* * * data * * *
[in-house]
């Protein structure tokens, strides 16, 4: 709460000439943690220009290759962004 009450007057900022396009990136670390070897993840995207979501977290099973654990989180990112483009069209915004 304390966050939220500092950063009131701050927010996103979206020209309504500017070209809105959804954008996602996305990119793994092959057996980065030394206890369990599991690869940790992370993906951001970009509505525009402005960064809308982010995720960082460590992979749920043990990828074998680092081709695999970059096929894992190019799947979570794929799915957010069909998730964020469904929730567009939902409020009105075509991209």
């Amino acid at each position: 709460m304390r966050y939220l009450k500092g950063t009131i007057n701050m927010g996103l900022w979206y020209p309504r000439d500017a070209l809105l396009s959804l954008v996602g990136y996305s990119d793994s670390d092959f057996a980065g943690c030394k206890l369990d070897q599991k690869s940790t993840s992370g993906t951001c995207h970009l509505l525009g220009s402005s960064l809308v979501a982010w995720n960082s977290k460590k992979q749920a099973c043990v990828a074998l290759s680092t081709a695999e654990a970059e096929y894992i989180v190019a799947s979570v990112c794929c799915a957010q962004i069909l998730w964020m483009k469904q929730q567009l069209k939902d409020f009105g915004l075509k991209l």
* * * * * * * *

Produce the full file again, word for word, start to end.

[in-house]
């Protein structure tokens, strides 16, 4: 709460000439943690220009290759962004 009450007057900022396009990136670390070897993840995207979501977290099973654990989180990112483009069209915004 304390966050939220500092950063009131701050927010996103979206020209309504500017070209809105959804954008996602996305990119793994092959057996980065030394206890369990599991690869940790992370993906951001970009509505525009402005960064809308982010995720960082460590992979749920043990990828074998680092081709695999970059096929894992190019799947979570794929799915957010069909998730964020469904929730567009939902409020009105075509991209």
């Amino acid at each position: 709460m304390r966050y939220l009450k500092g950063t009131i007057n701050m927010g996103l900022w979206y020209p309504r000439d500017a070209l809105l396009s959804l954008v996602g990136y996305s990119d793994s670390d092959f057996a980065g943690c030394k206890l369990d070897q599991k690869s940790t993840s992370g993906t951001c995207h970009l509505l525009g220009s402005s960064l809308v979501a982010w995720n960082s977290k460590k992979q749920a099973c043990v990828a074998l290759s680092t081709a695999e654990a970059e096929y894992i989180v190019a799947s979570v990112c794929c799915a957010q962004i069909l998730w964020m483009k469904q929730q567009l069209k939902d409020f009105g915004l075509k991209l």